Skin Pigmentation: Melanin, Carotene, Hemoglobin

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skin pigmentation
Source: OpenStax Anatomy and Physiology

Skin Pigmentation: Melanin, Carotene, Hemoglobin (OpenStax Anatomy and Physiology)

The color of skin is influenced by a number of pigments, including melanin, carotene, and hemoglobin. Melanin is produced by cells called melanocytes, which are found scattered throughout the stratum basale of the epidermis. The melanin is transferred into the keratinocytes via a cellular vesicle called a melanosome.

  • Keratinocyte are one of the major cell types of the epidermis that help to maintain a mechanical barrier and are actively involved in all phases of the autoimmune response in the skin.[1]
  • Melanosomes are lysosome-related organelles within which melanin-producing enzymes are present and where melanin is produced.[2]

Melanin occurs in two primary forms. Eumelanin exists as black and brown, whereas pheomelanin provides a red color. Dark-skinned individuals produce more melanin than those with pale skin. Exposure to the UV rays of the sun or a tanning salon causes melanin to be manufactured and built up in keratinocytes, as sun exposure stimulates keratinocytes to secrete chemicals that stimulate melanocytes. The accumulation of melanin in keratinocytes results in the darkening of the skin, or a tan. This increased melanin accumulation protects the DNA of epidermal cells from UV ray damage and the breakdown of folic acid, a nutrient necessary for our health and well-being. In contrast, too much melanin can interfere with the production of vitamin D, an important nutrient involved in calcium absorption. Thus, the amount of melanin present in our skin is dependent on a balance between available sunlight and folic acid destruction, and protection from UV radiation and vitamin D production.

It requires about 10 days after initial sun exposure for melanin synthesis to peak, which is why pale-skinned individuals tend to suffer sunburns of the epidermis initially. Dark-skinned individuals can also get sunburns, but are more protected than are pale-skinned individuals. Melanosomes are temporary structures that are eventually destroyed by fusion with lysosomes; this fact, along with melanin-filled keratinocytes in the stratum corneum sloughing off, makes tanning impermanent.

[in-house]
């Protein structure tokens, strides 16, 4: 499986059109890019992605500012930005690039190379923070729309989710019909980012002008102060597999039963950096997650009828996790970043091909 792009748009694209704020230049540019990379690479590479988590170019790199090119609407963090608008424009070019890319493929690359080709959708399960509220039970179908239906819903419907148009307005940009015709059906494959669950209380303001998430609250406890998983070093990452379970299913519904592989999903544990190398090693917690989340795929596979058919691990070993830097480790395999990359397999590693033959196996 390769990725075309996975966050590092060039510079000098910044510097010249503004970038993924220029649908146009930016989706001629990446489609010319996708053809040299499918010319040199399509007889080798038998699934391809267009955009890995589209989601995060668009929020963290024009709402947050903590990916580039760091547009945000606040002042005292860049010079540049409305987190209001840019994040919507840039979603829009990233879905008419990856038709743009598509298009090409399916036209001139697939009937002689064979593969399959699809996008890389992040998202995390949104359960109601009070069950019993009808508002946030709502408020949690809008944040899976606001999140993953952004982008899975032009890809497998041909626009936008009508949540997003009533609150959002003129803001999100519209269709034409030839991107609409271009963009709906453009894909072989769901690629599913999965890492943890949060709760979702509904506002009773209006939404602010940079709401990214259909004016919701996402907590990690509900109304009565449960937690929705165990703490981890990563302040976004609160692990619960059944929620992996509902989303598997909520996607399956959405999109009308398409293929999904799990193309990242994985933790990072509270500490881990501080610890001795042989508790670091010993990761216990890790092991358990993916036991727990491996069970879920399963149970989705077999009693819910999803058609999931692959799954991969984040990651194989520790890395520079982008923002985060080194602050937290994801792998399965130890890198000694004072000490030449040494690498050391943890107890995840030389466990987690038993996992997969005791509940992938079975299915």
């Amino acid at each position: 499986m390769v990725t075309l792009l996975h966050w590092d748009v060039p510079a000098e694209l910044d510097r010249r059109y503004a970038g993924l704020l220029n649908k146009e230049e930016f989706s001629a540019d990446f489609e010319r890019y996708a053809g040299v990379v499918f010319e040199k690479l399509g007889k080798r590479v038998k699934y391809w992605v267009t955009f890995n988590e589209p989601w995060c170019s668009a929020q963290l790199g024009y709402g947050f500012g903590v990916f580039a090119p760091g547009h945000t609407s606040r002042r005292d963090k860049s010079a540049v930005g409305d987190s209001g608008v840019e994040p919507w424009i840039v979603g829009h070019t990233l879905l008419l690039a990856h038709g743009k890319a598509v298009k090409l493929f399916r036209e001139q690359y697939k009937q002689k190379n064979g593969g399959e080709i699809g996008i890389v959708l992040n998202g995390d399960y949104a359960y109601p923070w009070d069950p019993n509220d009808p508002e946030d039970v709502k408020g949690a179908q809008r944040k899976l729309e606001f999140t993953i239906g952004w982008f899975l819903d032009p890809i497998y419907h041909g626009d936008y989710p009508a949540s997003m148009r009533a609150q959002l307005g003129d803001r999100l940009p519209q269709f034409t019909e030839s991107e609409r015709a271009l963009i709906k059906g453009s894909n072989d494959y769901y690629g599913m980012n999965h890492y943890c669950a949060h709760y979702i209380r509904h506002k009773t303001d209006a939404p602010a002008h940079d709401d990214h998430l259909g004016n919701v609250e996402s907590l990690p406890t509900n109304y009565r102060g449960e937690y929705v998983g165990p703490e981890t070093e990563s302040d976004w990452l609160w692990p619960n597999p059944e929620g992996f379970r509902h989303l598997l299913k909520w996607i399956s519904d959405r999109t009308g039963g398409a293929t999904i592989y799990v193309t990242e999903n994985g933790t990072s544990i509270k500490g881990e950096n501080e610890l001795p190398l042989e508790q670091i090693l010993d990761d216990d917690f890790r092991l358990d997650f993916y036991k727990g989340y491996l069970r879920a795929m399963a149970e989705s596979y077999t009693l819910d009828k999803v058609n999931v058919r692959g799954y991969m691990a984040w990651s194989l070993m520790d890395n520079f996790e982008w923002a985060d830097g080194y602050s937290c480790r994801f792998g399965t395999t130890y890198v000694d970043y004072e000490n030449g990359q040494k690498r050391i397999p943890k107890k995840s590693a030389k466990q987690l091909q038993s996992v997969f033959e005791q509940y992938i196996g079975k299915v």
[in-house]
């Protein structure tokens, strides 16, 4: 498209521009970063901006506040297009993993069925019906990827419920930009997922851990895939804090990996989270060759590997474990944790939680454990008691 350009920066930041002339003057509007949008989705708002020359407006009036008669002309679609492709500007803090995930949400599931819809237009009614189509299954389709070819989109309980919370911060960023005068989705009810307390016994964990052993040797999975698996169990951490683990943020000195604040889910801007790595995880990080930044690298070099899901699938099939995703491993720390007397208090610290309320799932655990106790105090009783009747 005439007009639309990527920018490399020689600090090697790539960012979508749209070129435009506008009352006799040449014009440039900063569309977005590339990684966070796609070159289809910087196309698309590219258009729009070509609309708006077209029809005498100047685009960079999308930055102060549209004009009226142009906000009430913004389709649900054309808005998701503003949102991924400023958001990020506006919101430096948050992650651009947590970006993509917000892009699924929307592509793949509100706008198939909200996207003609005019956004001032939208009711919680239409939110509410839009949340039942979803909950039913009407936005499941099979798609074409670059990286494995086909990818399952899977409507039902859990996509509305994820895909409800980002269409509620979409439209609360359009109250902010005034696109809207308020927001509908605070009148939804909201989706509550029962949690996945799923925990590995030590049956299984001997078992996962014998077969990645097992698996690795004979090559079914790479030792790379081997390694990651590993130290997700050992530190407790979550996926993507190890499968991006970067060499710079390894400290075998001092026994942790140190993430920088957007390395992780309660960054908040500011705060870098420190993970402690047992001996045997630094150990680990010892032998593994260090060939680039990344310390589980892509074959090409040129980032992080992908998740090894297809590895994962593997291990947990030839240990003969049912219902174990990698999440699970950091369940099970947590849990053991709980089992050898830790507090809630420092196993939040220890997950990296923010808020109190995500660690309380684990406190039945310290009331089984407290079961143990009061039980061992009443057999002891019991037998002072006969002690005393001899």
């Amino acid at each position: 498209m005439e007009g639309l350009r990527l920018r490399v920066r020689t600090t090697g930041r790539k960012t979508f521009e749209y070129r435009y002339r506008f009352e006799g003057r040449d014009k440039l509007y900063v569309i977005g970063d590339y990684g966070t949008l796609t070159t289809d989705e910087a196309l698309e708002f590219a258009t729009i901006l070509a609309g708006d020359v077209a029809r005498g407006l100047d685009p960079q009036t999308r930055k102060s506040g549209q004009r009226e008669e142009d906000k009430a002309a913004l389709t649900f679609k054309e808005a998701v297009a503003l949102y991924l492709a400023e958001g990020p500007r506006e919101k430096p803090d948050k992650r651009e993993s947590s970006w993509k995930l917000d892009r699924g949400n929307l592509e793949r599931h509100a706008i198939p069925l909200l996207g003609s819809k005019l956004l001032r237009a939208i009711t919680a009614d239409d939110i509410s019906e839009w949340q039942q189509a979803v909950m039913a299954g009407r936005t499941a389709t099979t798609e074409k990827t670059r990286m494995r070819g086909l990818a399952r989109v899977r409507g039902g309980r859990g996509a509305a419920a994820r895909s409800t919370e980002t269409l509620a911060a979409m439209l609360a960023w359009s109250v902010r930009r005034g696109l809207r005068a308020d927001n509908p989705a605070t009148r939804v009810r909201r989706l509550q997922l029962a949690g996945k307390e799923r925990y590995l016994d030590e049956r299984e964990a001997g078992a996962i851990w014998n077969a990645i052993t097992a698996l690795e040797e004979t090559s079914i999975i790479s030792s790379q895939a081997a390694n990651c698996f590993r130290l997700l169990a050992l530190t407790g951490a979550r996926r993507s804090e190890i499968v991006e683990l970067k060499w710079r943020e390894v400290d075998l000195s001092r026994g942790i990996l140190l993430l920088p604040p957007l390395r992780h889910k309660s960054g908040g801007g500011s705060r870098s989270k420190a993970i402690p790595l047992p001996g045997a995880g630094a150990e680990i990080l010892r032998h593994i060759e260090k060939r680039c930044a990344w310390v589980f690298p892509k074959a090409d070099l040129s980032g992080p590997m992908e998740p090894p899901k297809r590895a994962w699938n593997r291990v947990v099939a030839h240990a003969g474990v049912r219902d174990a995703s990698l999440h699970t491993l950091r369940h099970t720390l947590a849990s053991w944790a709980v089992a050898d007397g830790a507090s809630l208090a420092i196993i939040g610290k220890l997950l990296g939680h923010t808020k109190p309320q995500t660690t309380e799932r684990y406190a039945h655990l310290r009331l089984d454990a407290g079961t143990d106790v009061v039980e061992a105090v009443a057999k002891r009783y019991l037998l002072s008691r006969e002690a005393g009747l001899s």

Too much sun exposure can eventually lead to wrinkling due to the destruction of the cellular structure of the skin, and in severe cases, can cause sufficient DNA damage to result in skin cancer. When there is an irregular accumulation of melanocytes in the skin, freckles appear. Moles are larger masses of melanocytes, and although most are benign, they should be monitored for changes that might indicate the presence of cancer.

Related Research: Research Article: Genomic Ancestry, Self-Reported “Color” and Quantitative Measures of Skin Pigmentation in Brazilian Admixed Siblings

Source:

Betts, J. G., Young, K. A., Wise, J. A., Johnson, E., Poe, B., Kruse, D. H., … DeSaix, P. (n.d.). Anatomy and Physiology. Houston, Texas: OpenStax. Access for free at: https://openstax.org/details/books/anatomy-and-physiology

[1] https://www.sciencedirect.com/topics/medicine-and-dentistry/keratinocyte

[2] https://www.sciencedirect.com/topics/medicine-and-dentistry/melanosome

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